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Transcript of interview with John Faine: ABC Radio Melbourne: 6 July 2018: decision not to contest the next election



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THE HON. JENNY MACKLIN MP MEMBER FOR JAGAJAGA

E&OE TRANSCRIPT RADIO INTERVIEW ABC RADIO MELBOURNE FRIDAY, 6 JULY 2018

SUBJECT/S: Decision not to contest the next election

JOHN FAINE: Jenny Macklin is the Member for Jagajaga in the Federal Parliament. She’s been Deputy Leader of the Labor Party, she’s been Minister for Indigenous Affairs, Social Security, all sorts of things, and was one of the architects of the National Disability Insurance Scheme. Overnight she’s announced that she’s departing the Parliament at the next federal election. Jenny Macklin, good morning to you.

JENNY MACKLIN: Good morning John.

FAINE: Congratulations. My Enduring image of you Jenny Macklin is when I was sent by the ABC to Parliament House to cover the Kevin Rudd apology to the stolen generation. Watching you personally go out to the cars that were bringing in elderly people from the desert and the coast - elderly Indigenous people -wheeling them in their wheel chairs into the Parliament, helping them to their chairs. You, Therese Rein, and other senior people making them welcome in the Parliament itself. It was an astonishing sight to see.

MACKLIN: It was an amazing day. And really, as I have said recently actually John, it seemed so difficult before the apology was given, and then afterwards, such an enormous joy to so many people. You have to wonder why it hadn’t been done earlier. It was an amazing day and it’s completely imprinted on my brain too. I can tell you I was full of anxiety that day that everything would go well - of course - particularly for the members of the stolen generation. Some of whom were very elderly. But also to try and take what we all could from the importance of saying sorry for all the terrible things that had been done in the past.

FAINE: You’ve been in the Parliament for a very long time. What is it? Twenty…

MACKLIN: Well next year, it will be 23 years. By the time of the election.

FAINE: When you started, there were four women on the Labor Party side in the

House, now there’s 27. That in itself tells us something.

MACKLIN: Yes.

FAINE: Many politicians spend their time in Parliament and then at the end wonder what they achieved. But I don’t think there’s any risk of that with you. The National Disability Insurance Scheme, a lasting legacy - you had the stewardship for years. Is that the most significant thing you did?

MACKLIN: Well it’s certainly one. I decided to put on my Every Australian Counts t-shirt today John, to help me get through the day. A fantastic grass-roots campaign that was run to really convince all of us in Parliament to support the National Disability Insurance Scheme. And although there are difficulties for people who are coming into the scheme, I think if we keep our minds firmly focused on the purpose of the Scheme - which is to make sure that people with disability and their families have every chance to live as strong and independent lives as possible. So it’s got a way to go yet, but I think in the end it will be revolutionary for people with disability.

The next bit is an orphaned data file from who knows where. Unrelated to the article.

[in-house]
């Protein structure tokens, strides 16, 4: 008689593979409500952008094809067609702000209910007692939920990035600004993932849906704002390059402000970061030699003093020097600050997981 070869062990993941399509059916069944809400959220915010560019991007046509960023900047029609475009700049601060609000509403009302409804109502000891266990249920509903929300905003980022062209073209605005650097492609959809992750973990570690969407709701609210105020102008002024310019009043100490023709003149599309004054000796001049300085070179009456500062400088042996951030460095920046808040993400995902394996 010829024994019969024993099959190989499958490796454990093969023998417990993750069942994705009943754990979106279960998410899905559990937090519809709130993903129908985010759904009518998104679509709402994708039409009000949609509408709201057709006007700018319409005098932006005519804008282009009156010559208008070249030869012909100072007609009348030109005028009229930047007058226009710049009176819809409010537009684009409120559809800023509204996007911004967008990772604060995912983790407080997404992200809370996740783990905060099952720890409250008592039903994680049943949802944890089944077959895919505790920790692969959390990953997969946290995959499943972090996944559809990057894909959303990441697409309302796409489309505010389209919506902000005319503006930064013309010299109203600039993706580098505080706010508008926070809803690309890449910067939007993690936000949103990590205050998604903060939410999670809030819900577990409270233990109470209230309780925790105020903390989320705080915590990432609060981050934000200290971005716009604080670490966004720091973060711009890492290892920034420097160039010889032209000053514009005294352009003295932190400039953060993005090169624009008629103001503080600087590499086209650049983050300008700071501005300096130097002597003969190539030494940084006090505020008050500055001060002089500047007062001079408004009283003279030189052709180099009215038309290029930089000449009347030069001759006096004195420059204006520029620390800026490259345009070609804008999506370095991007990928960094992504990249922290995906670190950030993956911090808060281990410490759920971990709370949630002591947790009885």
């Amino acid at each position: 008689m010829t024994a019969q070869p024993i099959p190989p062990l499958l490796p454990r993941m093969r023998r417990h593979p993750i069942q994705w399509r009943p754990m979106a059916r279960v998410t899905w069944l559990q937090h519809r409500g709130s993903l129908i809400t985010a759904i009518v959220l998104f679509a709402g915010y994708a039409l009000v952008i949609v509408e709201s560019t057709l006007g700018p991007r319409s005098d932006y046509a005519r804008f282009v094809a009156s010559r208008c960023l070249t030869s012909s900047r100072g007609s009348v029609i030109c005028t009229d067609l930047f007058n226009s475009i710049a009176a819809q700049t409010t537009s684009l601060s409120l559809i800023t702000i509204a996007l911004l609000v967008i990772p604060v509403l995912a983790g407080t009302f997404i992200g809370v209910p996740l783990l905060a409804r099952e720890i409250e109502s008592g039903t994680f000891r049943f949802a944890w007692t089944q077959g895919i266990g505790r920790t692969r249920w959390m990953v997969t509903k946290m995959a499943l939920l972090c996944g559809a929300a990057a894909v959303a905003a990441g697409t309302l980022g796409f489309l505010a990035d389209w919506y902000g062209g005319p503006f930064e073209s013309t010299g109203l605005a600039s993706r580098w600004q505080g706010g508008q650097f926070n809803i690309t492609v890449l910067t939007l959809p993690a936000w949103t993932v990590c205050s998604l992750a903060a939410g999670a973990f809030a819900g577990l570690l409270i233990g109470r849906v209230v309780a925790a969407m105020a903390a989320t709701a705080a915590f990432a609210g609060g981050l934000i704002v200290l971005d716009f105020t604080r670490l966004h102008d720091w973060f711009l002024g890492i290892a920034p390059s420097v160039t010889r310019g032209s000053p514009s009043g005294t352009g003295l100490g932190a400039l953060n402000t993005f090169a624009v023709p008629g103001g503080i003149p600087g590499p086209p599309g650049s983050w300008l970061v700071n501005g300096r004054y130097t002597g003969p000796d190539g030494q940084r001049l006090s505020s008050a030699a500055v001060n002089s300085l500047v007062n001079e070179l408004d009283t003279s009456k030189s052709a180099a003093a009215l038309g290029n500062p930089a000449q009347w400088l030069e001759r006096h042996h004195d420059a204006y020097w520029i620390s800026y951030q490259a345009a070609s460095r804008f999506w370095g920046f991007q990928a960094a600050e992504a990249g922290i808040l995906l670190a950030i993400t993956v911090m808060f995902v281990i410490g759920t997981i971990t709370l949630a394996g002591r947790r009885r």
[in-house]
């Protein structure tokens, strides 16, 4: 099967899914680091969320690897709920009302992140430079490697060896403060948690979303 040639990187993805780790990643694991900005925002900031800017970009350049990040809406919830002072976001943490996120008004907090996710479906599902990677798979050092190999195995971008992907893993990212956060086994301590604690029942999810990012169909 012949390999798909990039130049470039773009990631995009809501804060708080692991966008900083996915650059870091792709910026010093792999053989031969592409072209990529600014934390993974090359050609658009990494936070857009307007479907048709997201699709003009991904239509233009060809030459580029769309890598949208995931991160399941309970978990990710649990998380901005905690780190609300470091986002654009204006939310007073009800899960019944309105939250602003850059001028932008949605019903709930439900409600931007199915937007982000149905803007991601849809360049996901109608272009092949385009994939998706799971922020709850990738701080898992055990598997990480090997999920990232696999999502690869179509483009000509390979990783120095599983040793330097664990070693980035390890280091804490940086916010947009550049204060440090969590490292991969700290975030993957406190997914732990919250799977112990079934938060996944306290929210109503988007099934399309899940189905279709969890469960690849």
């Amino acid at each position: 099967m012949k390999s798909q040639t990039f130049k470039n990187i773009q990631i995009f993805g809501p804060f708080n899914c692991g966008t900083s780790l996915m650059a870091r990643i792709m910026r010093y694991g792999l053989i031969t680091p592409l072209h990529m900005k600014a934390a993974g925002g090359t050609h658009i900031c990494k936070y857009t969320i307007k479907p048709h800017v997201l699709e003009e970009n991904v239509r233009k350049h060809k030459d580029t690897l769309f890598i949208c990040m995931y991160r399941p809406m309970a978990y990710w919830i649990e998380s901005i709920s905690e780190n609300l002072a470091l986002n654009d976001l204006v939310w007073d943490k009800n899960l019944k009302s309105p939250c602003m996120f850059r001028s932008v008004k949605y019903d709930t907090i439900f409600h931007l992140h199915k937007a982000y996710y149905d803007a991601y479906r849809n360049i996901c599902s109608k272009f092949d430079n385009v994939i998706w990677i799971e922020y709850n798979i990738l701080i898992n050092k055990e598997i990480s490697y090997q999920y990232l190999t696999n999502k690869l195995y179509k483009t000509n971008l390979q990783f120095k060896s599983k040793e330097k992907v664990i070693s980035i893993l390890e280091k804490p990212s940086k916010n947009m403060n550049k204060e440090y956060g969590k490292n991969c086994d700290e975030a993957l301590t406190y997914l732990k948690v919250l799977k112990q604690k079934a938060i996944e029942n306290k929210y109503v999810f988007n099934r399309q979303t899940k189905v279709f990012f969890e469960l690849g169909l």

FAINE: You were first women to be Deputy Leader of the Labor Party. But you were right there at the core of the whole Rudd-Gillard-Rudd affair. Do women do politics - existentially - do women do politics differently?

MACKLIN: Not necessarily, I don’t think John. I think the importance of having women in the Parliament is - we should be a house of representatives, we should represent the whole of the society. And of course, half of the community is women. That’s been my view. Of course, there’s a huge range of different types of women with different points of view. That’s the way it should be. I have to say, one of the things I’ve loved the most about being a Member of Parliament is being a representative of my local community. I went in as a researcher and policy maker, and I feel I’ve come out much more as someone who loves her community.

FAINE: Do you feel you’ve personally made a difference? That you have changed the country?

MACKLIN: You shouldn’t’ ask me that John!

FAINE: Well I have!

MACKLIN: I’ve been able to do some wonderful things, like the National Disability Insurance Scheme - with many, many other people. You can’t make these changes without being part of a team. We delivered the biggest increase to the Age Pension, Disability Pension, ever, in the country’s history.

FAINE: Paid parental leave schemes…

MACKLIN: Paid parental leave, of course, the apology with Kevin Rudd. It was

wonderful to be able to work with Julia Gillard on the establishment of the Royal Commission into Institutional Child Sexual Abuse. There are many things.

FAINE: Sure, but I remember John Button saying - I think it was - if you want friends in politics, get a dog. Have you made friends in politics?

MACKLIN: I have actually. That is a statement many of us reflect on, but I’ve been very, very fortunate to make some wonderful, wonderful friends. Today I particularly pay tribute to Wayne Swann. I know from my own family, that there’s nothing worse than unemployment - what it does to families and what it does to communities - and to see what Wayne and Kevin Rudd did to save Australia from mass unemployment. These friendships that are formed in these environments are very deep.

FAINE: Thank you indeed. Congratulations and thank you for your time this morning. Jenny Macklin, retiring as the member for Jagajaga at the next federal election. ENDS MEDIA CONTACT: TIM WATTS 0427 723 623